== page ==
When I was younger I possessed the bike of my life … a Whizzer motor bike. Remember? They came mounted on a Schwinn spring fork bike or in a box with just the motor and the mounting parts … $99 complete for the kit. How times change.
The “Whizzinator” has nothing to do with a bike motor but I thought when reading of it in the case cited below that the comparison was interesting simply because of the similar-sounding name. Here is a summary of the case. Read on.
The D.C. Federal Court of Appeals just published its recent decision concerning the arcane subject of direct observation of drug enforcement testing. The petitioner in the case was a railway company employer and the respondent was the U.S. Department of Transportation.
We have discussed the issue of drug testing many times in this column and it will be useful to review it again here because it is of some importance to all who work in the common carrier transportation business.
Testing and permanent bar
As we all should know by now, there are several events that prompt drug and alcohol testing. They include pre-employment, random, reasonable cause, return to duty, and post accident. Those of us in any safety-sensitive job are mostly familiar with random urine drug testing procedures.
The important thing to remember is the permanent bar from performance of a safety-sensitive job function after what I call one bite at the apple. An employee who has a verified positive drug test result on two drug tests required by appendix I to Part 121, of the regulations (including Part 135, 145) is permanently precluded from performing for his employer and any other, the safety-sensitive duties the employee performed prior to the second drug test. It becomes very important to an employee in the transportation business who has one verified positive drug test to pass any second test he or she is required to take, randomly or otherwise.
Further, we should keep in mind that an employee who has engaged (been caught) in a prohibited drug use during the performance of a safety-sensitive function is permanently precluded from performing that function for any employer (no bite).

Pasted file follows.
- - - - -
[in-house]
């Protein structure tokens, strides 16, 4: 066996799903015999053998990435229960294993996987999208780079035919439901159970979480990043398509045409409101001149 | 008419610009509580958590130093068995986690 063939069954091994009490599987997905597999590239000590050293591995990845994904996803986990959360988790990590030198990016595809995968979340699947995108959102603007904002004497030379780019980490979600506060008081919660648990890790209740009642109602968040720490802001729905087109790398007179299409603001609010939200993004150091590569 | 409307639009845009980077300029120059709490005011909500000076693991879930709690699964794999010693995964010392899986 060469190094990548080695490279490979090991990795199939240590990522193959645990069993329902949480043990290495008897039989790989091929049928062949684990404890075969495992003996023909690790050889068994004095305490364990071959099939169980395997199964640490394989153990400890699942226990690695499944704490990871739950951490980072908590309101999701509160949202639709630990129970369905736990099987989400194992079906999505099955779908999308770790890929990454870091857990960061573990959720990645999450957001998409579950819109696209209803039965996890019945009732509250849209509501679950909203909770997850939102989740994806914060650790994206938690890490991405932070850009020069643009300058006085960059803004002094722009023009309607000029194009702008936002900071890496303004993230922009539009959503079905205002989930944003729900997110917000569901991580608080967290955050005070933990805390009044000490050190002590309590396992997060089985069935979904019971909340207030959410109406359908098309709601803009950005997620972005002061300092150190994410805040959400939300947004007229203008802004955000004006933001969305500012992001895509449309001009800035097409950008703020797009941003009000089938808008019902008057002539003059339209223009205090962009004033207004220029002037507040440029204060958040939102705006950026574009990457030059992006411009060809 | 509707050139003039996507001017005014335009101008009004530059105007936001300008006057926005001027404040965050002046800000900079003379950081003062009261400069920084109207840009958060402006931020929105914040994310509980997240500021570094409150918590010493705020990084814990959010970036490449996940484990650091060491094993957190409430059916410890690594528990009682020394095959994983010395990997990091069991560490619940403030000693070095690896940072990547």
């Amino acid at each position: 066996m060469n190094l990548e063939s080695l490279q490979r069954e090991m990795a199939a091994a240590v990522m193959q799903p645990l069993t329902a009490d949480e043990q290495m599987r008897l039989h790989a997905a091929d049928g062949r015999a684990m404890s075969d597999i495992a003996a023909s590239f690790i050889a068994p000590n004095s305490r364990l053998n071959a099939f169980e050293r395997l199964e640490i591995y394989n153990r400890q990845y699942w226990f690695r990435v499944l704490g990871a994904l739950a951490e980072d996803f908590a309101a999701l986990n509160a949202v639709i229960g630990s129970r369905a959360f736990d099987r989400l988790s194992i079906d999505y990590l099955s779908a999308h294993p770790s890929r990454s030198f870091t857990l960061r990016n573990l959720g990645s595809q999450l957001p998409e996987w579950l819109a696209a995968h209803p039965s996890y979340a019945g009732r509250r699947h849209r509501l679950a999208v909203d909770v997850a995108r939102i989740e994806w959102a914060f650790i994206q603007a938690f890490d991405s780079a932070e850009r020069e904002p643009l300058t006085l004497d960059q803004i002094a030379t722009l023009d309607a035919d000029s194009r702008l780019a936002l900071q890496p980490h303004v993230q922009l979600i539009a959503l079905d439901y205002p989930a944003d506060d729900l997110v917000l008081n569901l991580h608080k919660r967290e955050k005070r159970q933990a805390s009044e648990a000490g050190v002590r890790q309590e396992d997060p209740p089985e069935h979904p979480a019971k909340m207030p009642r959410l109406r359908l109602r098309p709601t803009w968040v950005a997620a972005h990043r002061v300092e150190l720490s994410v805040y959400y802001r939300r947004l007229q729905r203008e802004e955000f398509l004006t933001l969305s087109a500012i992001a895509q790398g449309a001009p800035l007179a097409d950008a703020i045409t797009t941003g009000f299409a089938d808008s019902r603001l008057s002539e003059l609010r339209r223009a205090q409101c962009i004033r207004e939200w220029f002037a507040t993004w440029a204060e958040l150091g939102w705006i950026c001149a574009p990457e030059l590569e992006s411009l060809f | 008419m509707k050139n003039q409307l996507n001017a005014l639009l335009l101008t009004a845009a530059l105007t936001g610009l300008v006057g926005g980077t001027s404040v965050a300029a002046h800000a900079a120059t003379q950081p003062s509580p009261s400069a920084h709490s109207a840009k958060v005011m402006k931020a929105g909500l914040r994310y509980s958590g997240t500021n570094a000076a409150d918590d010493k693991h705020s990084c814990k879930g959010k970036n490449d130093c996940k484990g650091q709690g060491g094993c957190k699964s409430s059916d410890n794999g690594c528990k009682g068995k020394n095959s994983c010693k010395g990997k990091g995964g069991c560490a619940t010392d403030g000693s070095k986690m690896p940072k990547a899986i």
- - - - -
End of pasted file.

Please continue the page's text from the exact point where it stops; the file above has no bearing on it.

These rules, of course, apply to alcohol use as well as illegal drug use. Alcohol misuse is a far greater problem for society than the use of illegal drugs. Alcohol is, of course, a drug — but not an illegal drug. It is not illegal for an employee to consume alcohol so long as he or she is not under the effects of alcohol while performing a safety-sensitive job. However, due to the fact that alcohol is metabolized faster than most illegal drugs, the time period in which to test is much shorter. The rules are spelled out in the regulations.
Testing was put in place by the Omnibus Transportation Employee Testing Act of 1991 and the regulations were published pursuant to this statute.
Employees who fail to take or are found positive on a drug test are removed from any safety-sensitive position until they complete drug treatment under a formal substance abuse program. After successful completion of the abuse program the employee must pass a return-to-duty drug test before resuming a safety-sensitive job. Also, during the following 12 months, he or she must successfully pass six random follow-up urine tests in order to continue on the job. The Department, in support of “direct observation” requirements, states that knowing this fact in advance provides these people an opportunity to easily obtain cheating devices and keep them handy, even for unannounced follow-up tests.
Currently, and prior to the rulemaking in this case, which has been stayed pending a final decision, employers have the option of conducting return-to-duty and follow-up tests using so-called “direct observation” which requires a same gender observer to watch the urine go from the employee’s body into the collection container.
Effective today, August 31, 2009, Direct Observation collections are mandatory for all DOT Return-to-Duty and Follow-Up drug testing.
FAA alleges ERA failed to conduct pre-employment drug tests and receive verified negative test results before to hiring eight employees to perform safety-sensitive duties.
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The FAA alleges Woodward HRT failed to conduct required drug tests and receive verified negative drug test results before transferring or hiring 12 people to perform safety-sensitive aircraft...